The human body mainly consists of water, which has several minerals dissolved in it. We refer to these minerals as electrolytes.
These electrolytes ensure a myriad of physiological functions, including nervous impulses, muscle contraction, maintaining proper hydration, and balancing pH levels.
The balance of water and electrolytes in the human body falls under a greater concept of physiology known as homeostasis, which refers to the body’s tendencies to maintain and restore balance to every physiological function.
In this article, we will briefly highlight the role of electrolytes in the human body and how these minerals control your level of hydration.
What are electrolytes?
An electrolyte is an umbrella term that describes all particles with a negative or positive electric charge.
In the field of nutrition, electrolytes refer to essential minerals found in the blood, urine, and sweat.
The primary electrolytes found in the body are:
Electrolytes are absolutely vital for the human body for a variety of reasons.Here are the main functions ensured by these electrically charged minerals:
Nervous system function
The brain relies on sending and receiving electrical signals to communicate with different cells splattered throughout the body.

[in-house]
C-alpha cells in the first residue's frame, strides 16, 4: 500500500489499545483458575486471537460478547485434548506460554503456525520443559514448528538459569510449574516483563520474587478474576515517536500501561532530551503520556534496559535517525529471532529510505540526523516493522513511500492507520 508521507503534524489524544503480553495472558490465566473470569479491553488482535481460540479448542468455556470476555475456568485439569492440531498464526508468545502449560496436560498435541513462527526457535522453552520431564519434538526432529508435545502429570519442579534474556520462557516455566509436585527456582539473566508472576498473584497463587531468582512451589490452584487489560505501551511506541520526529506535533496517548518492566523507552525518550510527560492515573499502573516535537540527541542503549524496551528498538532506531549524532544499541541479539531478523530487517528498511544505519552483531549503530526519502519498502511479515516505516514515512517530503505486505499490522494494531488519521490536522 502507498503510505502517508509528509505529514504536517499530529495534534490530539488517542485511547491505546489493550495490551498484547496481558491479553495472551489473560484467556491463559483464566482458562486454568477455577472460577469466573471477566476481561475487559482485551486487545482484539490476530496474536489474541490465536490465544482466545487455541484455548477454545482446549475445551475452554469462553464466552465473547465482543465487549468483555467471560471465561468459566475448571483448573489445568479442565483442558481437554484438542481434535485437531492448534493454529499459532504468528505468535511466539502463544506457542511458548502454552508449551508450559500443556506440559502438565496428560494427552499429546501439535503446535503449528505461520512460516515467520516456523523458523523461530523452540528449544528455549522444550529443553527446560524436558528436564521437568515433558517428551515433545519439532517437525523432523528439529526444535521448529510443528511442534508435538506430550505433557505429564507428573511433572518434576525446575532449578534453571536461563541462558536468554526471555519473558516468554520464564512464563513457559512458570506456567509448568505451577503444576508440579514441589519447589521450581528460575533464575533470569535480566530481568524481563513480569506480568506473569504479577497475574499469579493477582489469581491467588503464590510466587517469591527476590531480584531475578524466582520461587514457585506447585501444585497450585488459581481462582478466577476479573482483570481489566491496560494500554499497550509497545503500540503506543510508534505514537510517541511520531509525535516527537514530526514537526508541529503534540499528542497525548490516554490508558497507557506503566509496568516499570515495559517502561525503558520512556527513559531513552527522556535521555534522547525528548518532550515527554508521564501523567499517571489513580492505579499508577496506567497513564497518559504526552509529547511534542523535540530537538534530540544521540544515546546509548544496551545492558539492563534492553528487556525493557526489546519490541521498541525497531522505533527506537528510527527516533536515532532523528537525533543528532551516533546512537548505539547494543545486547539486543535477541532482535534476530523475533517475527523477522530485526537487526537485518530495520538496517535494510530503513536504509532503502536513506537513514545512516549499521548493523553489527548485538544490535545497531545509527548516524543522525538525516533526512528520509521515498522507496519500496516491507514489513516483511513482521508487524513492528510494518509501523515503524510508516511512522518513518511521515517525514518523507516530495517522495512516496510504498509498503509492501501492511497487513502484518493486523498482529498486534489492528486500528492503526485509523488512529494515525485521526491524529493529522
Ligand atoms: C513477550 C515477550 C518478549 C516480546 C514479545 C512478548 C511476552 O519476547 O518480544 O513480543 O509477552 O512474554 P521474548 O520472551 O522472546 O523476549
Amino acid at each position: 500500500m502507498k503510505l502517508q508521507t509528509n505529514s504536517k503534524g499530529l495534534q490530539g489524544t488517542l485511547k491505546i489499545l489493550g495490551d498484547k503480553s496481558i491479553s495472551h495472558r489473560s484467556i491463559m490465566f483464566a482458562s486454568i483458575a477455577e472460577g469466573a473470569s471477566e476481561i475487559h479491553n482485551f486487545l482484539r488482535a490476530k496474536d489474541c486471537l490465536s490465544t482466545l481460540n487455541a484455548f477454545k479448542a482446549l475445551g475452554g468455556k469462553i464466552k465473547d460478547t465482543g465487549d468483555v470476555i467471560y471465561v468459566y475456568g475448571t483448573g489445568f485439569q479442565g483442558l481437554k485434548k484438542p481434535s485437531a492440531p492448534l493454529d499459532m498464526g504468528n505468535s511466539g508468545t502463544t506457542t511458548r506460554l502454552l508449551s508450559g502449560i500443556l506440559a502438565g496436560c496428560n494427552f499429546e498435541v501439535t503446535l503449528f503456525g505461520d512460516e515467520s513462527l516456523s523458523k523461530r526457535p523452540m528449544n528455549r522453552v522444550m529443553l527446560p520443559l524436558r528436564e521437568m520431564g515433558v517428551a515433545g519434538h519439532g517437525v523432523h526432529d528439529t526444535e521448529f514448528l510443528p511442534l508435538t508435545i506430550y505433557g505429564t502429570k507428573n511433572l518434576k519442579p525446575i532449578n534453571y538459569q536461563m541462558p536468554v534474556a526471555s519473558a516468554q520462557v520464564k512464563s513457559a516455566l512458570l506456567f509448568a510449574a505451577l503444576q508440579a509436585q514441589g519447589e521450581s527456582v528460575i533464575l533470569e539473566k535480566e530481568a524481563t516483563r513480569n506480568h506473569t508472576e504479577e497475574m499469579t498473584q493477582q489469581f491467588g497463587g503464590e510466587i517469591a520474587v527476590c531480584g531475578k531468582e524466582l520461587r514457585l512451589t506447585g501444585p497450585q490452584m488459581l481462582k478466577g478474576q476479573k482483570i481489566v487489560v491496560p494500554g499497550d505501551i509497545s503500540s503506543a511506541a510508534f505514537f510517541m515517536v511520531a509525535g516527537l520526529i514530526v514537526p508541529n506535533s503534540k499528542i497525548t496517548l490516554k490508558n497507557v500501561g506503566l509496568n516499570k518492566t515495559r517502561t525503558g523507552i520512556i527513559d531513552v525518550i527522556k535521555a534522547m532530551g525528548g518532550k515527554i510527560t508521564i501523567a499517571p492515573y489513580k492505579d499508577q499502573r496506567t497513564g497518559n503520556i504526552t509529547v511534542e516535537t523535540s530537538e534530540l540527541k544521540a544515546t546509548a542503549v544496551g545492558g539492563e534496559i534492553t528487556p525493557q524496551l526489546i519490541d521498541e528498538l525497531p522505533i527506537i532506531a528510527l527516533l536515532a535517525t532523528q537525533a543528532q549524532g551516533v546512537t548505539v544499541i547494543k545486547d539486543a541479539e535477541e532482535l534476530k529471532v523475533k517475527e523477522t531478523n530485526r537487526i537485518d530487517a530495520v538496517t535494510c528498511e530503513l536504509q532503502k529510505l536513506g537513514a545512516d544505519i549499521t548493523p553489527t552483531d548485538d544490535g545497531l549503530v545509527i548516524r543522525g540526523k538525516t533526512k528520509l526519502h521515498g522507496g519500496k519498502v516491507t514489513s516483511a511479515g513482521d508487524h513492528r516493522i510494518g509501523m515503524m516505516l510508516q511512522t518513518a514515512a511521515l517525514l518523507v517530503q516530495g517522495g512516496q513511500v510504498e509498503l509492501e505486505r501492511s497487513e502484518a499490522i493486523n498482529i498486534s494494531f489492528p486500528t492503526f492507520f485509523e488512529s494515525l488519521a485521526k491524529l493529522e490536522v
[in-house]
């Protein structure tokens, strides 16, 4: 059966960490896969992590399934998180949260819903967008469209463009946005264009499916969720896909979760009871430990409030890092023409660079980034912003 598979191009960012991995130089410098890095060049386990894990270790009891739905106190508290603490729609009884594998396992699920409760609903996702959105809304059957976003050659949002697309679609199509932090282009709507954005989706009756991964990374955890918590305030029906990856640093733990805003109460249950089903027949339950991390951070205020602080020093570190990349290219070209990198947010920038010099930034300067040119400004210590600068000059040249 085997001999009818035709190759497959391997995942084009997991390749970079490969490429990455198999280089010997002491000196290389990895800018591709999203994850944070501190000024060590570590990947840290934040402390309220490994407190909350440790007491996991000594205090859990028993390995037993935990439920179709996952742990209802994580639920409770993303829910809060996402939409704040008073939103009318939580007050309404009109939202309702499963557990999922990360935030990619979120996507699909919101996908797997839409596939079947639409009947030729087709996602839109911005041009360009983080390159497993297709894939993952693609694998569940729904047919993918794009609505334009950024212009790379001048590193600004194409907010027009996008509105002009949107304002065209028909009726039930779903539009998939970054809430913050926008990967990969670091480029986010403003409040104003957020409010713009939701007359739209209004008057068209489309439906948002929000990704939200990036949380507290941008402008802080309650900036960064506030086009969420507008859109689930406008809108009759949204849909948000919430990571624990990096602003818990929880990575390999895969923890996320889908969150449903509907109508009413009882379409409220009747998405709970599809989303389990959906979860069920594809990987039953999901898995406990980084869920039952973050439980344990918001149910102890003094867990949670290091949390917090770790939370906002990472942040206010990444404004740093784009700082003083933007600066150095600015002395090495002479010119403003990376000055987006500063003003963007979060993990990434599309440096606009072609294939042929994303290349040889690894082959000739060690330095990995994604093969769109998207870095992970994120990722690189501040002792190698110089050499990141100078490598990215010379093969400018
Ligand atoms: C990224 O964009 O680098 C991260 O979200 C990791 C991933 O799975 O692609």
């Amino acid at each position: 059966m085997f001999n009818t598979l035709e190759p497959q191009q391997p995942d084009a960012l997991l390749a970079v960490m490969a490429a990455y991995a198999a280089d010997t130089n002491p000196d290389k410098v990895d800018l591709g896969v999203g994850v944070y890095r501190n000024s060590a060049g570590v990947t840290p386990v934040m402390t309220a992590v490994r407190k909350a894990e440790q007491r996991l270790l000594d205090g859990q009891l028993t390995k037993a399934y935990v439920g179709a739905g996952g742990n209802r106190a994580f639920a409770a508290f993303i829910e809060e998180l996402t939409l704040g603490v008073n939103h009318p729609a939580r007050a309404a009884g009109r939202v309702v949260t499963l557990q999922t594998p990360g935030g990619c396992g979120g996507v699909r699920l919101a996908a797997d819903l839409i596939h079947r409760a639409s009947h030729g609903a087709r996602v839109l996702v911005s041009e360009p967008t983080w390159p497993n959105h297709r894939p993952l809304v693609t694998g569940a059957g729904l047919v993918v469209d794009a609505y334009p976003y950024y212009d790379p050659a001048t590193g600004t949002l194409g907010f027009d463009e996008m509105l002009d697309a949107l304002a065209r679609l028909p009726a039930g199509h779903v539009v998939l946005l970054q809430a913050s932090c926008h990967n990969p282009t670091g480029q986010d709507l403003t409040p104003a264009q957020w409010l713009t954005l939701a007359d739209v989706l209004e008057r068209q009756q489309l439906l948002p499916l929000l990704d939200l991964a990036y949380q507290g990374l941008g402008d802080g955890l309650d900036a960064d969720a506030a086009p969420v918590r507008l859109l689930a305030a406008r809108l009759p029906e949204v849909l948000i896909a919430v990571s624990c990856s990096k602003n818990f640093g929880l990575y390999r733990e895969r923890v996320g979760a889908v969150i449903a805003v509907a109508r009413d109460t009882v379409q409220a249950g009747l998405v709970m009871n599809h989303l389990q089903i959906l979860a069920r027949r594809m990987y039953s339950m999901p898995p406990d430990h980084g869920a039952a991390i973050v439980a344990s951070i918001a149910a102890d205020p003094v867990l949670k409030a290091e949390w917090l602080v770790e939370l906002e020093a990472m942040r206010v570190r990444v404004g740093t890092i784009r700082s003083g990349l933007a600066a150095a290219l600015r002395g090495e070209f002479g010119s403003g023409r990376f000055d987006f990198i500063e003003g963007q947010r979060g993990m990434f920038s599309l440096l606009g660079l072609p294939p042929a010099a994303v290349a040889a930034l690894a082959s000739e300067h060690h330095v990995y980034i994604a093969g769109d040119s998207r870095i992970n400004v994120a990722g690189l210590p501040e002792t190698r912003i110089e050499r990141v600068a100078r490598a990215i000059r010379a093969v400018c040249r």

Researchers refer to these signals as nervous impulses, which get generated by modifying the electrical charge of cell membranes.
To mediate these changes, the cell pushes sodium across its membrane, which leads to a cascade of reactions that end up changing the charge of the cell membrane.
Consequently, the nervous impulses temporarily turn into chemical interactions that once again launch new electrical signals.
Calcium is the primary electrolyte that ensures muscle contraction.
By connecting with the actin-myosin complex, calcium sets the sliding motion of proteins, which translates into muscle contraction and movement.
Another important electrolyte for muscle contraction is magnesium.
As mentioned above, water is kept under strict check to ensure that there is just the proper amount inside and outside cells.
Sodium, in particular, plays a major role in balancing fluid through a concept known as osmosis. This refers to the tendency of water to move through a cell membrane from a dilute (low concentration of electrolytes) to a more concentrated (high concentration of electrolytes) solution.
As a result of this fascinating system, the cells do not burst from overhydration, nor do they shrivel from dehydration.
Internal pH is strictly regulated by the body to make sure that your cells are functioning properly.
pH is a measure that indicates how acidic or alkaline a milieu is. Every second, your body recruits a variety of mechanisms to keep the internal pH between 7.35 and 7.45.
Deviating from these values leads to cellular dysfunction, and in severe cases, death.
Fortunately, the integration of electrolytes in weak acids and bases prevents acid-base imbalances.
When homeostasis goes rogue
Similar to other systems in the body, fluid and electrolyte homeostasis is subject to disturbances that interfere with the optimal function of the cells.